EFFECTOF THE PARTICLESIZES ON THE TENSILE BOND STRENGTHTO SILUX AND THE TENSILE STRENGTHOF CEMENT Bond Tensile Particle Strength Strength Size (kg/crn2) (kg/crn2) Small 42.6 (11.14) 37.2 (6.23) Medium 28.4 (6.31) I 29.5 (6.26) I Large 31.1 (6.49) I 29.5 (5.96) I ():SD. Values connected by vertical lines are not significantly different (p > 0.05).
EFFECTOF THE POWDER-TO-LIQUIDRATIO ON THE BOND STRENGTHTO SILUX AND THE TENSILE STRENGTHOF CEMENT Bond Tensile P/L Strength Strength Ratio (kg/cm2) (kg/cm2)
Table 3 and Fig. 2 show the tensile bond s t r e n g t h b e t w e e n Silux/ Scotchbond and three different-particle-sized experimental glass-iono m e r c e m e n t s and the tensile strength of the experimental cemerits. The results were analyzed by analysis of variance (ANOVA) followed by a Student's t test with critical values at 0.05. Values connected by vertical lines are not significantly different (p > 0.05). The best bond strength (42.6 kg/cme) was obtained with the small-particle-sized cement, followed by the large-particlesized cement and then the mediumparticle-sized cement, which was the lowest. There was no significant difference between the bond strengths achieved by the medium-particle and the large-particle cements. Failures usually occurred within the cement. The small-particle cement exhibited a significantly stronger tensile strength, followed by the mediumparticle cement and then the largeparticle cement, which was the weakest. The tensile strengths of the medium-particle and large-particle cements were not significantly different (Table 3). The effect of the powder-to-liquid ratio of small-particle cement on the bond strength between small-particle cement and Silux is shown in Table 4 and Fig. 3. A P/L ratio of 1.60 produced cements with significantly higher tensile bond strengths and tensile strengths. The bond strength and tensile strength values obtained TABLE 5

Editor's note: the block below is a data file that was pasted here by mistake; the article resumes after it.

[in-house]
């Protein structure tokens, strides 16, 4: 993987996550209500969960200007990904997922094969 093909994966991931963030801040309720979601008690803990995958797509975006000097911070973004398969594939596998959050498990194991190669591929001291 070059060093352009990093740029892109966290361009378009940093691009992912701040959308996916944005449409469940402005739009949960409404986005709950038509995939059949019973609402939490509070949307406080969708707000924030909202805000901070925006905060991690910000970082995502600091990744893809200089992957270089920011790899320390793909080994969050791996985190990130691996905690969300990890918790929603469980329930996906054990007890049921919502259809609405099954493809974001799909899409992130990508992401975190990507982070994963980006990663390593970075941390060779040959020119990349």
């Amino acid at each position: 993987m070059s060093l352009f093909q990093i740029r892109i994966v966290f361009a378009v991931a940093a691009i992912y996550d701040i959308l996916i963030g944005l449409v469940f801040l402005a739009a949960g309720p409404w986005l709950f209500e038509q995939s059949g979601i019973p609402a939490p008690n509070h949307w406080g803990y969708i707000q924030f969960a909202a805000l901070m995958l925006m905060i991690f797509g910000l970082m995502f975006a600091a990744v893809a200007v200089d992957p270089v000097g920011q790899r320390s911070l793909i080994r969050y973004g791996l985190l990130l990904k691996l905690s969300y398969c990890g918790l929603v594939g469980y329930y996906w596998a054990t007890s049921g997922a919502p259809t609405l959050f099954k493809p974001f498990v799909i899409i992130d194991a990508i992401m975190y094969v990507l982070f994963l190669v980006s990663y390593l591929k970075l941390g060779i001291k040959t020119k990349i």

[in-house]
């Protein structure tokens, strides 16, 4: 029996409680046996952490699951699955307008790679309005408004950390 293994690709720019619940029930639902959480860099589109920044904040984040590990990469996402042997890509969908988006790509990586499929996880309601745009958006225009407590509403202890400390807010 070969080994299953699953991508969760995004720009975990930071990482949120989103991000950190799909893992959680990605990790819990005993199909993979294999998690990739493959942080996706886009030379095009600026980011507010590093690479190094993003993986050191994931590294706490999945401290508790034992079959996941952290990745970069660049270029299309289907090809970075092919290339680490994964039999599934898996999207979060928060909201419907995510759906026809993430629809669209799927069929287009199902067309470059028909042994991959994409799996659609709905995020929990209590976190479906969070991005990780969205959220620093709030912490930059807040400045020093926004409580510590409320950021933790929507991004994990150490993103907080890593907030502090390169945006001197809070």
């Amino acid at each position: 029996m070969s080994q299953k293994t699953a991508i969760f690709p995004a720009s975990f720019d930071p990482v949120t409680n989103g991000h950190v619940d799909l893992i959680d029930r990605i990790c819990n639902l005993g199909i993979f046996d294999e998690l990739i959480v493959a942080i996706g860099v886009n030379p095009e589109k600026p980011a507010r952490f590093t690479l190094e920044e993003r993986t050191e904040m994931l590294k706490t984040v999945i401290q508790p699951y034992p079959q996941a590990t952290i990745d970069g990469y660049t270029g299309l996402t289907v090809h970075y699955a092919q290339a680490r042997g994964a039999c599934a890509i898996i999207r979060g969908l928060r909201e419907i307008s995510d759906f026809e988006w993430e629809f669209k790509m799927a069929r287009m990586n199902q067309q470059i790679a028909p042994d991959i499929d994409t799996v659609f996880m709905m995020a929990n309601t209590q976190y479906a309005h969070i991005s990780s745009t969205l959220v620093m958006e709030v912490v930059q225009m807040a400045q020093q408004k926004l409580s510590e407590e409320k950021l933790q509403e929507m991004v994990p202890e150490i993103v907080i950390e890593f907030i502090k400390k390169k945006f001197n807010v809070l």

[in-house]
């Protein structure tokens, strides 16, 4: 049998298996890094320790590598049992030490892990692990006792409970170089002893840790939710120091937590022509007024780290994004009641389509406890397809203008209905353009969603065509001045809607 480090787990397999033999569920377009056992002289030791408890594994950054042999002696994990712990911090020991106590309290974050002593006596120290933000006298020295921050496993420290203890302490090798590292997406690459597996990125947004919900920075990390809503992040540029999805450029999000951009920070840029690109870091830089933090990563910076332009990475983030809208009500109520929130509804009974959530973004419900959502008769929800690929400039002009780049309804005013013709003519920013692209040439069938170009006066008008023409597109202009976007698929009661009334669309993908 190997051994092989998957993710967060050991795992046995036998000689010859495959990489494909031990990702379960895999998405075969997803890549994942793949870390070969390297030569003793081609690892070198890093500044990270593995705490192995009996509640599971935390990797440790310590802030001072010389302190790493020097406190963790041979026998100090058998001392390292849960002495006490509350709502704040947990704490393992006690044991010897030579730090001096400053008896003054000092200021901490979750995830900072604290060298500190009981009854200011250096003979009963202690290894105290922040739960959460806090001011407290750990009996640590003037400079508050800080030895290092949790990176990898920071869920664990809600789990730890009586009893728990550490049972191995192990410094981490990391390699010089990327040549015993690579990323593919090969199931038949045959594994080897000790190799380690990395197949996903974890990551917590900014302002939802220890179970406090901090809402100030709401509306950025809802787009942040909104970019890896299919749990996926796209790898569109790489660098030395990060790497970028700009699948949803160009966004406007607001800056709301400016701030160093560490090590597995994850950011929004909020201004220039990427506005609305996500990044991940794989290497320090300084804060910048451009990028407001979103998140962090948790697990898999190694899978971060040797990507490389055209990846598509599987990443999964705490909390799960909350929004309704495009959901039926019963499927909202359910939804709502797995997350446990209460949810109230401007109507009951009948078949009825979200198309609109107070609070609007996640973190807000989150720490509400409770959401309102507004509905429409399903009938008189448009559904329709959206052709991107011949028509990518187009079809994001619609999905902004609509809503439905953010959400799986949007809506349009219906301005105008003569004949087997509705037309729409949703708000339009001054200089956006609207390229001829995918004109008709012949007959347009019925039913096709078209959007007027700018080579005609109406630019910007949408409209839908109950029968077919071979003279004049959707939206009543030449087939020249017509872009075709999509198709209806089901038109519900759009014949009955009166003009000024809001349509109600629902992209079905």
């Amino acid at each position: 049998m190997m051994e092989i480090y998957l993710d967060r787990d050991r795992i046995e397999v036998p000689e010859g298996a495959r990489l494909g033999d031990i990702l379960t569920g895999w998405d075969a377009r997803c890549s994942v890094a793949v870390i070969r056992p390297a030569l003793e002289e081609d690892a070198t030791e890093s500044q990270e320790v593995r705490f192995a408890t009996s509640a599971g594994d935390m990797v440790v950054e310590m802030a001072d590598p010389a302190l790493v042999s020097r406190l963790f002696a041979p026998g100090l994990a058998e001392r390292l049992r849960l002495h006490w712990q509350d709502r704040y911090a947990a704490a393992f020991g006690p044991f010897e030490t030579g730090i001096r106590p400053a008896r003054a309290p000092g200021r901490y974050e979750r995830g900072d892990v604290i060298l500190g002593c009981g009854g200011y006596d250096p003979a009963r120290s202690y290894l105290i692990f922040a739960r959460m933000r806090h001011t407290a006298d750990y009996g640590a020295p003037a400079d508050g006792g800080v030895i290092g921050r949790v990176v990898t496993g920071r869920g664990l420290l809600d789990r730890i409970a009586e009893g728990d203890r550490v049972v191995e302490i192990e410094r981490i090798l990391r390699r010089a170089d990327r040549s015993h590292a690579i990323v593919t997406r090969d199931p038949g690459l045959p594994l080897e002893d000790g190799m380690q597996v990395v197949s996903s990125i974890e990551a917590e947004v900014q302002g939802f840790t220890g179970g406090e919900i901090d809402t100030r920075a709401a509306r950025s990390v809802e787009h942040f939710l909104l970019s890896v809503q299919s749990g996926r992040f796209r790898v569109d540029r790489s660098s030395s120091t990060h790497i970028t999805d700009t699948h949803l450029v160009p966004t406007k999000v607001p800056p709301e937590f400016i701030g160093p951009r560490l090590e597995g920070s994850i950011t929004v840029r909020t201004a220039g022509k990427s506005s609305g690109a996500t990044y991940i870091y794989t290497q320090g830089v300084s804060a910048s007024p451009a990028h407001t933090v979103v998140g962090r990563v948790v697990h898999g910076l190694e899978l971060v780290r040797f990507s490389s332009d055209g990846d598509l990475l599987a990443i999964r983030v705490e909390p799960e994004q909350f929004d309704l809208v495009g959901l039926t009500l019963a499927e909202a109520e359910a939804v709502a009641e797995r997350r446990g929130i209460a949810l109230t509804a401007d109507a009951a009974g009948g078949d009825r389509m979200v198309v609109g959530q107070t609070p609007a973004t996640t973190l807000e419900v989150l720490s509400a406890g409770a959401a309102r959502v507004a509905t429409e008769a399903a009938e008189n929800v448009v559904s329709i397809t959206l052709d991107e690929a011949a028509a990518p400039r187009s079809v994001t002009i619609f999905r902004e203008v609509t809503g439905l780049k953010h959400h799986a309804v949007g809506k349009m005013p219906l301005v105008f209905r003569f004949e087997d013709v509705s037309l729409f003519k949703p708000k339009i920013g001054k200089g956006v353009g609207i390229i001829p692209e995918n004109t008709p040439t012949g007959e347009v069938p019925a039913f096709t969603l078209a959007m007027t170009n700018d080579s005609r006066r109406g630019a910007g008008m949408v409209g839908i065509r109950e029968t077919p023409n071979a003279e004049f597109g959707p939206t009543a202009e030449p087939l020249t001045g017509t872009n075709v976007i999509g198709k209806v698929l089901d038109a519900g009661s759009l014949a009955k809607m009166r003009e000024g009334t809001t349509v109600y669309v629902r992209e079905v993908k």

37.0 (5.77) I'
1.45 42.6 (11.14) I 37.2 (6.23) I 1.60 54.5 (9.95) 49.2 (5.38) ( ): SD. Values connected by vertical lines are not significantly different (p > 0.05).
96 HINOURA et alJRESIN COMPOSITE BOND TO GLASS-IONOMER CEMENT
BOND STRENGTHBETWEENSMALLPARTICLE CEMENTAND FIVE COMPOSITES Bond